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Russia orders five-hour daily truce in Ghouta; 22 killed in fresh strikes

Russia orders five-hour daily truce in Ghouta; 22 killed in fresh strikes

Russia orders five-hour daily truce in Ghouta; 22 killed in fresh strikes russia orders five-hour daily truce in ghouta; 22 killed in fresh strikes Russia orders five-hour daily truce in Ghouta; 22 killed in fresh strikes a3

Russia called a daily “humanitarian pause” in Syria’s Eastern Ghouta, bowing to international pressure to halt the carnage in the rebel-held enclave where fresh strikes claimed more civilian lives on Monday.

A UN Security Council resolution for a 30-day truce had remained a dead letter since it was passed on Saturday, and Moscow, the Syrian regime’s main backer, ended up setting its own terms to stem one of the worst episodes of bloodletting in Syria’s seven-year-old conflict.

The United Nations, France and Germany had made pressing appeals for Russian President Vladimir Putin to demand its Damascus ally enforce a ceasefire, including in Eastern Ghouta where more than 500 civilians were killed last week.

He eventually agreed to a five-hour daily window that would allow residents of the battered enclave east of the capital to come out of the underground shelters they have been cowering in.

“On the instructions of the Russian president, with the goal of avoiding civilian casualties in Eastern Ghouta, from Feb 27 … from 9:00 to 14:00 there will be a humanitarian pause,” Defence Minister Sergei Shoigu said.

According to a statement, he said there should be similar pauses in the southern Al-Tanf border region and Rukban, near the Jordanian border.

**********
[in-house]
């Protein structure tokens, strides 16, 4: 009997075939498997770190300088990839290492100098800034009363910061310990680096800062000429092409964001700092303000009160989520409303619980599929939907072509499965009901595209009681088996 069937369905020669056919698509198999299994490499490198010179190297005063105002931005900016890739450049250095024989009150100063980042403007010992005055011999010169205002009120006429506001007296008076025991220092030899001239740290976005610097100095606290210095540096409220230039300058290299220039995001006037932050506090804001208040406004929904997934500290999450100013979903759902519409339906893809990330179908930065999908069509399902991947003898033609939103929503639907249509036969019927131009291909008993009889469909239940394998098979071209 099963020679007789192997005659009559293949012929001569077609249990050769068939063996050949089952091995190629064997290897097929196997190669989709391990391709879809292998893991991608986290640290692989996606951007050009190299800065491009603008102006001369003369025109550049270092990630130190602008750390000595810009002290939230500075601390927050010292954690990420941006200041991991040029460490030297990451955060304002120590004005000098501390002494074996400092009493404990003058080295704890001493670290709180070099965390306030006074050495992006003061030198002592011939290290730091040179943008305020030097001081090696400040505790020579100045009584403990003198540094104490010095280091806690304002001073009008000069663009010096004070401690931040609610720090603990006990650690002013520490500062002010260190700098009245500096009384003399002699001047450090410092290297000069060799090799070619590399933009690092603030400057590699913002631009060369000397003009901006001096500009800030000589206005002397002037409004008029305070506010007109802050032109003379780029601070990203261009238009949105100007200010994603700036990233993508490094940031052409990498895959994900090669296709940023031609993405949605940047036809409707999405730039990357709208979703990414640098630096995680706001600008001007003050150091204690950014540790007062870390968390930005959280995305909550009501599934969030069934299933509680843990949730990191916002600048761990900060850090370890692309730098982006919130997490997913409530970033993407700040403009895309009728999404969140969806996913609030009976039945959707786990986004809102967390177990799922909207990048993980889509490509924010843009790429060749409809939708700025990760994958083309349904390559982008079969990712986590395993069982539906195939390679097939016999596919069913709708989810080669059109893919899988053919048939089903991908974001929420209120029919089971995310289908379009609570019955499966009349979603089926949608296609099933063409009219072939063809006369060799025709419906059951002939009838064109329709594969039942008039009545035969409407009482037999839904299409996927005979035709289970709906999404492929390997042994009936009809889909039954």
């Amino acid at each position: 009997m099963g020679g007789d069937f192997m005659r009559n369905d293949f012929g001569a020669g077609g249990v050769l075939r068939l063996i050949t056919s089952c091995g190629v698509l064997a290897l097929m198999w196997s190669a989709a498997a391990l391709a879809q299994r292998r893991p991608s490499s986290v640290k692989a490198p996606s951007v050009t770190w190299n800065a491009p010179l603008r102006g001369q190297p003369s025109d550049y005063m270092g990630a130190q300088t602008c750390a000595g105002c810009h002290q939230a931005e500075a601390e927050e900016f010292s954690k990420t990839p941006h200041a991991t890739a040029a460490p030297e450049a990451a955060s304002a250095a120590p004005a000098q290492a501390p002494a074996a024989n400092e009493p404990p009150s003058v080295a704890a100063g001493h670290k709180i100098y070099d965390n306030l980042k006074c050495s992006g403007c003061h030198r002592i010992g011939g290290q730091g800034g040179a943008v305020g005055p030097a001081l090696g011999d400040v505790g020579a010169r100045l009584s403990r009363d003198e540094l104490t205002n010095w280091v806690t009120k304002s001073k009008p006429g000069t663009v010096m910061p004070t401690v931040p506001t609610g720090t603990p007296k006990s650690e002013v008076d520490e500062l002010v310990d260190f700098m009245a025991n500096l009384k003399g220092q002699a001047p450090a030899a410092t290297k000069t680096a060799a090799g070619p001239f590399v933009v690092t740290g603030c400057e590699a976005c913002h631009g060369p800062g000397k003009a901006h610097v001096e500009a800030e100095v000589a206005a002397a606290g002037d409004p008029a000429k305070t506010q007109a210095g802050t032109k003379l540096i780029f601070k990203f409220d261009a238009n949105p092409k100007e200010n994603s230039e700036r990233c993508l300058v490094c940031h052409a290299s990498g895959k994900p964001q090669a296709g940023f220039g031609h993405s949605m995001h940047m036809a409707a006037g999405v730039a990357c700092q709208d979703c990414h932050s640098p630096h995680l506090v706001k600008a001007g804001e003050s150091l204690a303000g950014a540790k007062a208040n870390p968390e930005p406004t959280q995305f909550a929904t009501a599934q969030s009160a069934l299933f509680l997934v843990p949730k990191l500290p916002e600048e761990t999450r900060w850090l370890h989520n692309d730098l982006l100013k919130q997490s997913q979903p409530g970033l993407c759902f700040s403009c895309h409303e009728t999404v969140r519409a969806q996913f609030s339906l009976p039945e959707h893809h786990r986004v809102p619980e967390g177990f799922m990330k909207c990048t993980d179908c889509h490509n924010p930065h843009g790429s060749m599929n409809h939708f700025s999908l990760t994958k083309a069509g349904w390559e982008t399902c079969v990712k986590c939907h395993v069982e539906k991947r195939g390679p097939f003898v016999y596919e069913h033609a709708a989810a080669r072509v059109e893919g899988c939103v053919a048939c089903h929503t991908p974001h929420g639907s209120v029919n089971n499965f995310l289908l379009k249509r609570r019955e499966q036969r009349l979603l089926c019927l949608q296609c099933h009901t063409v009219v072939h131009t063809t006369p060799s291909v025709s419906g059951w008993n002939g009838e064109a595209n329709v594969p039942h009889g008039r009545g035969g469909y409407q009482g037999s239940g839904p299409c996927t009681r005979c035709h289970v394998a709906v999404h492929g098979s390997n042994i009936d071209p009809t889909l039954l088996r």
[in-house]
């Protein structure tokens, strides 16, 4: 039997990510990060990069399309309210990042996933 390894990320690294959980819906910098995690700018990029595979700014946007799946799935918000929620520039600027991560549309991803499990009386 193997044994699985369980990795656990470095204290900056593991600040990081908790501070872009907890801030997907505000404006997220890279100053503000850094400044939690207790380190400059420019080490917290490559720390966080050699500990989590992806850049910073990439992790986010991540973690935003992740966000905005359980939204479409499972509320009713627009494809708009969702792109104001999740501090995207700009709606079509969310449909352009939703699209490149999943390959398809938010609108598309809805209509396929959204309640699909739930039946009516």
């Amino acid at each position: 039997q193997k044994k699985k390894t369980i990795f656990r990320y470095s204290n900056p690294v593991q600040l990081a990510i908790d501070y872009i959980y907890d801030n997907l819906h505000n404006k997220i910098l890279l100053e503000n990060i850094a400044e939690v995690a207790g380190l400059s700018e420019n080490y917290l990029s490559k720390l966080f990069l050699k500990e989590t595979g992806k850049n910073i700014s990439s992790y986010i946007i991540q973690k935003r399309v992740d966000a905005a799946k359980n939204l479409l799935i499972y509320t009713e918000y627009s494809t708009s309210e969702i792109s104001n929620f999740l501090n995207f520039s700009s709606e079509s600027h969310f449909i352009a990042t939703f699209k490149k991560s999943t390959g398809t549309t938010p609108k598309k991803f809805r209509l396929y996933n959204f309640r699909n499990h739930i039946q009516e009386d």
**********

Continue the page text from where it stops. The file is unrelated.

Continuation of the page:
Shoigu said “humanitarian corridors” would be opened to allow civilians to leave, adding that their locations would soon be divulged.

UN chief Antonio Guterres had expressed frustration with the lack of results the resolution yielded and stressed Monday in Geneva: “Eastern Ghouta cannot wait. It is high time to stop this hell on earth.”

The intensity of the bombardment on Eastern Ghouta had eased somewhat over the weekend but deadly strikes and shelling never stopped.

Among the latest victims were nine members of the same family killed when their home in Douma, the main town in the enclave, collapsed on their heads on Monday.

“Nine civilians from the same family were killed in regime air strikes in Douma, after midnight,” said Rami Abdel Rahman, the head of the Britain-based Syrian Observatory for Human Rights monitoring organisation. “Some of the bodies are still stuck in the rubble,” he said.

Trapped in rubble

In Douma, there was heavy bombardment overnight, impeding rescuers in their work. A total of 22 civilians, including seven children, were killed on Monday, the Observatory said.

The regime intensified its air campaign against Eastern Ghouta, which has been outside government control since 2012, at the beginning of the month.

On Feb 18, the Syrian government further turned up the heat on the territory controlled by militant groups.

More than 550 civilians, almost a quarter of them children, have since been killed and extensive destruction wrought on the enclave’s towns.

The hospitals and clinics that were not destroyed by strikes have struggled to process the more than 2,000 people wounded over the same period.

The UN said in a statement Monday that a staggering 76 per cent of private housing in Eastern Ghouta was damaged.

Residents trapped in the wreckage of their own homes have bled to death as rescuers were targeted even as they tried to save lives.

Much of the nearly 400,000-strong population of Eastern Ghouta has moved underground, with families pitching tents in basements and venturing out only to assess damage to their property and buy food.

On Sunday, a child died and 13 others suffered breathing difficulties and showed symptoms consistent with a chlorine attack after a regime air raid struck the town of Al-Shifuniyah, the Observatory and a medic said.

Russia dismissed reports of a chemical attack as “bogus stories”.

The regime has reinforced its deployment around the enclave over the past month, raising fears of a ground offensive that aid groups have warned could cause even worse suffering.

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